The results of a study led by Massachusetts General Hospital (MGH) support that the regular use of aspirin can reduce the risk of developing primary liver cancer—also called hepatocellular carcinoma (HCC).
The study and finds that regular aspirin use—taking two or more 325 mg tablets a week for five years or more—led to a much lower risk of developing HCC.
HCC is the second leading cause of cancer death worldwide.
While it is relatively rare, its incidence in the U.S. had increased over the past 40 years and mortality rates have accelerated faster than those of any other cancer.
The primary risk factor for HCC is cirrhosis—which can be caused by Hepatitis B or C infection, alcohol use disorder or non-alcoholic fatty liver disease.
HCC usually is diagnosed at a late stage, leading to an average survival time of less than a year.
Aspirin is known to block the production of inflammatory lipids that can lead to liver injury, and while some previous studies have suggested that regular use could help prevent HCC, information on the optimal dosage and required a duration of treatment has not been available.
The research team examined more than three decades of data from more than 133,300 participants since the 1980s.
Participants were asked whether they took aspirin on a regular basis, how many standard-dose (325 mg) tablets they took a week and for how long.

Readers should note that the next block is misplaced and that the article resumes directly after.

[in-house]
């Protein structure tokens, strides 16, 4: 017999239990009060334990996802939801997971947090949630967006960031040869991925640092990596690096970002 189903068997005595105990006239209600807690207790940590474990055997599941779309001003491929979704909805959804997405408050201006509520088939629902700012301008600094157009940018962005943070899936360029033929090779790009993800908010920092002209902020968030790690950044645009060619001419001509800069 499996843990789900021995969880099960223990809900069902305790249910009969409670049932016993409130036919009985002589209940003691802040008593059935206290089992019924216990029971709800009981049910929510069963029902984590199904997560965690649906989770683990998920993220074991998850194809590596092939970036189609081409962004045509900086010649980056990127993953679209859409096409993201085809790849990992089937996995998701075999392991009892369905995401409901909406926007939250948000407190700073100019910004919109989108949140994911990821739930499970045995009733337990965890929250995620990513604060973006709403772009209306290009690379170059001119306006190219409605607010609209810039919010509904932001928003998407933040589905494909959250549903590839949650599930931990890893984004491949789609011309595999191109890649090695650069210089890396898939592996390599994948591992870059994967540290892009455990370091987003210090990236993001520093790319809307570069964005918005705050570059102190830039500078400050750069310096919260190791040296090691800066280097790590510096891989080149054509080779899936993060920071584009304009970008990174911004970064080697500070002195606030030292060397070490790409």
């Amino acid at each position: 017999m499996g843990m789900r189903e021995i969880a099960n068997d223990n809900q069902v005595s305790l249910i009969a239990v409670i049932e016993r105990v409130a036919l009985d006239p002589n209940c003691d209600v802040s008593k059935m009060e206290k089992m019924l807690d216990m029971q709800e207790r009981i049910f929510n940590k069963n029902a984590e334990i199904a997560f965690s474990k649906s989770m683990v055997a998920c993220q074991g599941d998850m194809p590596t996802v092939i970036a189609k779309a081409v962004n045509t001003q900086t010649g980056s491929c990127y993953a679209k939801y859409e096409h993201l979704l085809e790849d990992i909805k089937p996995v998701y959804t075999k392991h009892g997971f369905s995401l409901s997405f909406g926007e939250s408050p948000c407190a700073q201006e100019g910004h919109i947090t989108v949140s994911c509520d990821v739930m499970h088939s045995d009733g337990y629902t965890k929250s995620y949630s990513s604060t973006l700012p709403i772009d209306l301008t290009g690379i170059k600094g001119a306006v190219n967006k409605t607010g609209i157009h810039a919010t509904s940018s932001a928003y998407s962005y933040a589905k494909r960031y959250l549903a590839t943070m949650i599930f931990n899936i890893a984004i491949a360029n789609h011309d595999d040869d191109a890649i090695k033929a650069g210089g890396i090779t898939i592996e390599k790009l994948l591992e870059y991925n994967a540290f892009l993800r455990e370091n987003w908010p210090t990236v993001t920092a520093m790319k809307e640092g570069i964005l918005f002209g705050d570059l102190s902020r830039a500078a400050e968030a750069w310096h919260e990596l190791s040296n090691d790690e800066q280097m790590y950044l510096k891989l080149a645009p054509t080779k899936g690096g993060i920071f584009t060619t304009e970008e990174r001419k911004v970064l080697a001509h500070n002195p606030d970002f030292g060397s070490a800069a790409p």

Information on HCC diagnosis was also compiled from the questionnaires.
The researchers found that regular aspirin use, defined as two or more standard-dose tablets a week, led to a 49% reduction in the relative risk of developing HCC.
Among those taking aspirin for five years or more, the relative risk was reduced by 59%.
Just as the risk reduction increased with longer duration of aspirin use, it also decreased if aspirin was discontinued, disappearing by eight years after aspirin use was halted.
Regular use of acetaminophen or nonsteroidal anti-inflammatory drugs like ibuprofen had no impact on HCC risk.
The researchers suggest that regular use of aspirin led to a much lower risk of developing HCC, compared to infrequent or no aspirin use.
The risk declined progressively with increasing aspirin dose and duration of use.
The team suggests the long duration of aspirin use could be necessary because primary liver cancer takes many years to grow.
Aspirin may act at the earliest stages of cancer development, or even at precancerous stages, by delaying or preventing inflammation or liver fibrosis.
Tracey Simon, MD is the lead author of the report.
The finding appears in JAMA Oncology.
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Source: JAMA Oncology.